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Intention impacts the brain. In 2006, Scott Frey, a psychologist at the University of Oregon, published a study in the Journal of Neuroscience. He scanned the brains of participants as they watched videos of someone putting together and taking apart a toy made of several parts. One group of subjects simply watched the demonstration. Another group was aware that they would be asked to reproduce the actions they viewed on the video.
Although members of both groups were lying completely still inside an fMRI machine, the brains of the second group showed activation in a region involved in motor learning. Simply knowing that we will be expected to carry out the motions we observe seems to prime the brain to learn better.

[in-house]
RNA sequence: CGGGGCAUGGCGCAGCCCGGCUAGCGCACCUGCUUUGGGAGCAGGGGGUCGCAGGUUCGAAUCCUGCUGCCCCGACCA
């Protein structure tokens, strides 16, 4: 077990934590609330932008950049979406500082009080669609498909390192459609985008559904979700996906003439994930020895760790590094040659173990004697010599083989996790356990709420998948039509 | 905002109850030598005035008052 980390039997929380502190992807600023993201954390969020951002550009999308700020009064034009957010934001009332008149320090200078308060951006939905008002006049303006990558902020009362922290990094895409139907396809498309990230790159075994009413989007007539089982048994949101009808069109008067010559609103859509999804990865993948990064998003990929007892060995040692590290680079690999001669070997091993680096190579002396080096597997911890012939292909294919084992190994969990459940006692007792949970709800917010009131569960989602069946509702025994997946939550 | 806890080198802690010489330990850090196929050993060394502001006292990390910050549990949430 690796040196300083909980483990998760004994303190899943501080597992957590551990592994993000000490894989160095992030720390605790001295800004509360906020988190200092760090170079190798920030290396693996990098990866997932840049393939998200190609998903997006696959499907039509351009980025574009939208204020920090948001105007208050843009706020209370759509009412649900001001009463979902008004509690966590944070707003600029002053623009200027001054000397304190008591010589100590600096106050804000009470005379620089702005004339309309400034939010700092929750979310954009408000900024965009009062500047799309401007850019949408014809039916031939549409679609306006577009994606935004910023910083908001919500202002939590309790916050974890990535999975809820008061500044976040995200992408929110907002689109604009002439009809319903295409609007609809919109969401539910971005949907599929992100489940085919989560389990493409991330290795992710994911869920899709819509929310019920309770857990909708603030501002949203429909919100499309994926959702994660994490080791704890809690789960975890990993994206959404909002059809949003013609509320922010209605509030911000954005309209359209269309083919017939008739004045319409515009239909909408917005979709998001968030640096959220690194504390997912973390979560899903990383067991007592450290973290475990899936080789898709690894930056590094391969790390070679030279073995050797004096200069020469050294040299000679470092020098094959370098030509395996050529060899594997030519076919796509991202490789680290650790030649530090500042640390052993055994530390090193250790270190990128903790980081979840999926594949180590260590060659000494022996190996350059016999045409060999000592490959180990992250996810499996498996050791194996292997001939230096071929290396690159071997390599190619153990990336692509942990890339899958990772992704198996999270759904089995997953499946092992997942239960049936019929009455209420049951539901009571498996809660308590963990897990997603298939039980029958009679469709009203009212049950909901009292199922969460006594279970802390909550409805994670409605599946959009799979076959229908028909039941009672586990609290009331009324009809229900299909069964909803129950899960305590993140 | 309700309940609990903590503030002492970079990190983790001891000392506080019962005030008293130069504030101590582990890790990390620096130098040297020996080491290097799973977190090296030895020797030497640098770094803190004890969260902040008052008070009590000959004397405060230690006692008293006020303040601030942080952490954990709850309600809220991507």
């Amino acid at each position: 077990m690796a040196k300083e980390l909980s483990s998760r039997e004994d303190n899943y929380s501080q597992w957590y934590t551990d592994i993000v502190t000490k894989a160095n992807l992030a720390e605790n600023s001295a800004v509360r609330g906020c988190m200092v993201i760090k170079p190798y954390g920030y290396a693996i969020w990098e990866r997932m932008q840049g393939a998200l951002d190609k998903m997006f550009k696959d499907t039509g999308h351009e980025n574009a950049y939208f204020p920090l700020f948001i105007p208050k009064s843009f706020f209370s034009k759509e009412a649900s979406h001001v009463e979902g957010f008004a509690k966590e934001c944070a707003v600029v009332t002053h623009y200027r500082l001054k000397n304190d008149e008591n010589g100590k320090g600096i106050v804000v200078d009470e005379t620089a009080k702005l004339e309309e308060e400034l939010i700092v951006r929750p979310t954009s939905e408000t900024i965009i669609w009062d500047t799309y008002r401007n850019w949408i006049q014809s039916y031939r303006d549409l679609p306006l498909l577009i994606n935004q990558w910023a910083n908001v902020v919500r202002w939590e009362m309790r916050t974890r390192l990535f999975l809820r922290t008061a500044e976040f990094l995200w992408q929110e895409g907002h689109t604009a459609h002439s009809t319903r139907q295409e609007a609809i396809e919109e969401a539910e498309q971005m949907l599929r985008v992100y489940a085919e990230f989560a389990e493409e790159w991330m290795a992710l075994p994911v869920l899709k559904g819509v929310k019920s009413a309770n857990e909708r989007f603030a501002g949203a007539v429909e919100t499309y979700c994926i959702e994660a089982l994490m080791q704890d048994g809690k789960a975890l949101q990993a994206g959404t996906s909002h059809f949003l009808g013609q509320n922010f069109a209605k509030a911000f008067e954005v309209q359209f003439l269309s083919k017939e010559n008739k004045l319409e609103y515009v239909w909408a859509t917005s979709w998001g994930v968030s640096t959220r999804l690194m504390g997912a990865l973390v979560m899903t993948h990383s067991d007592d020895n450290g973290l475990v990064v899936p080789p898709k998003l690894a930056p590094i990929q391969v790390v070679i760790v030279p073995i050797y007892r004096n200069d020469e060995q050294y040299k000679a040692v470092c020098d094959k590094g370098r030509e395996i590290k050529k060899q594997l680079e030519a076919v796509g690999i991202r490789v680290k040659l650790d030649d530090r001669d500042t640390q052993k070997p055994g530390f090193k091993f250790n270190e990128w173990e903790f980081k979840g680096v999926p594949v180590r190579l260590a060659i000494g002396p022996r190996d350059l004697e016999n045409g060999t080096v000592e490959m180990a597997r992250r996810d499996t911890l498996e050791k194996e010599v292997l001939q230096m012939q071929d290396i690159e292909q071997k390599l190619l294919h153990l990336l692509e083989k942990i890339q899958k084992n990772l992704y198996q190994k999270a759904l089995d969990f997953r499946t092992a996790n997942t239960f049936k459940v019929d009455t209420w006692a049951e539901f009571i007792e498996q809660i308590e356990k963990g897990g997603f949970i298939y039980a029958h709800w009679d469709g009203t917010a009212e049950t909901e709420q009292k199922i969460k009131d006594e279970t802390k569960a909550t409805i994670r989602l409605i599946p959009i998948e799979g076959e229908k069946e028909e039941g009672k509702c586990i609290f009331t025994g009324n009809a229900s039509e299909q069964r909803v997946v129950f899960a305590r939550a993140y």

The study states that “there was general consensus that the intention to perform a given behavior is one of the immediate determinants of that behavior. The stronger the intention to perform a given behavior, the greater the likelihood that the person will, in fact, perform that behavior.”
When we make our intentions clear, our brains are more likely to move our bodies toward making that intention come to life.